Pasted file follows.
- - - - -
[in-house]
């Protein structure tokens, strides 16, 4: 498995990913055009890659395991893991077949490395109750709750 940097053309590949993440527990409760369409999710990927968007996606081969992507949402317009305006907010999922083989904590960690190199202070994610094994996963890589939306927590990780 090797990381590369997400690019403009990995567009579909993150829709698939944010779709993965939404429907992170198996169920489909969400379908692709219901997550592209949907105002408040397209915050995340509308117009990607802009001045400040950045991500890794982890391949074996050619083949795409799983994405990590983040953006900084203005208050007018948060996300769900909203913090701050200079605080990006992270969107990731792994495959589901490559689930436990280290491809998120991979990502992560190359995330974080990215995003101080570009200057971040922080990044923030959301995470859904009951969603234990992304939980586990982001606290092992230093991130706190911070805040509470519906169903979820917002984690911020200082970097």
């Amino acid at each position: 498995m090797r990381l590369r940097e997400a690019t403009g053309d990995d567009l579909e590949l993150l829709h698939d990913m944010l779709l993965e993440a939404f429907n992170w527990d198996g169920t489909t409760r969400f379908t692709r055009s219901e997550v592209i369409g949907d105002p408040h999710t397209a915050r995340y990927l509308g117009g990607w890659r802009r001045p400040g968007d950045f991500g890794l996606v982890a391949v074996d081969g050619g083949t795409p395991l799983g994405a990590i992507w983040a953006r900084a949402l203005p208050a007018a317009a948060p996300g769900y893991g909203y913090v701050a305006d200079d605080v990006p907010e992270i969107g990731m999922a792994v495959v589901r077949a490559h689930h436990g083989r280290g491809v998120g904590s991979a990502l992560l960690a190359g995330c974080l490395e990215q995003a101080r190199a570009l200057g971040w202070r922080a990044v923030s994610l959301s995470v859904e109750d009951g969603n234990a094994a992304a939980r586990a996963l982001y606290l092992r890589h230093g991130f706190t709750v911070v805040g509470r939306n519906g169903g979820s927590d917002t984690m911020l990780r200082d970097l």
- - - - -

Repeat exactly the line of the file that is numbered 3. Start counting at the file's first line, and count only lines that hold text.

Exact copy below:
């Amino acid at each position: 498995m090797r990381l590369r940097e997400a690019t403009g053309d990995d567009l579909e590949l993150l829709h698939d990913m944010l779709l993965e993440a939404f429907n992170w527990d198996g169920t489909t409760r969400f379908t692709r055009s219901e997550v592209i369409g949907d105002p408040h999710t397209a915050r995340y990927l509308g117009g990607w890659r802009r001045p400040g968007d950045f991500g890794l996606v982890a391949v074996d081969g050619g083949t795409p395991l799983g994405a990590i992507w983040a953006r900084a949402l203005p208050a007018a317009a948060p996300g769900y893991g909203y913090v701050a305006d200079d605080v990006p907010e992270i969107g990731m999922a792994v495959v589901r077949a490559h689930h436990g083989r280290g491809v998120g904590s991979a990502l992560l960690a190359g995330c974080l490395e990215q995003a101080r190199a570009l200057g971040w202070r922080a990044v923030s994610l959301s995470v859904e109750d009951g969603n234990a094994a992304a939980r586990a996963l982001y606290l092992r890589h230093g991130f706190t709750v911070v805040g509470r939306n519906g169903g979820s927590d917002t984690m911020l990780r200082d970097l």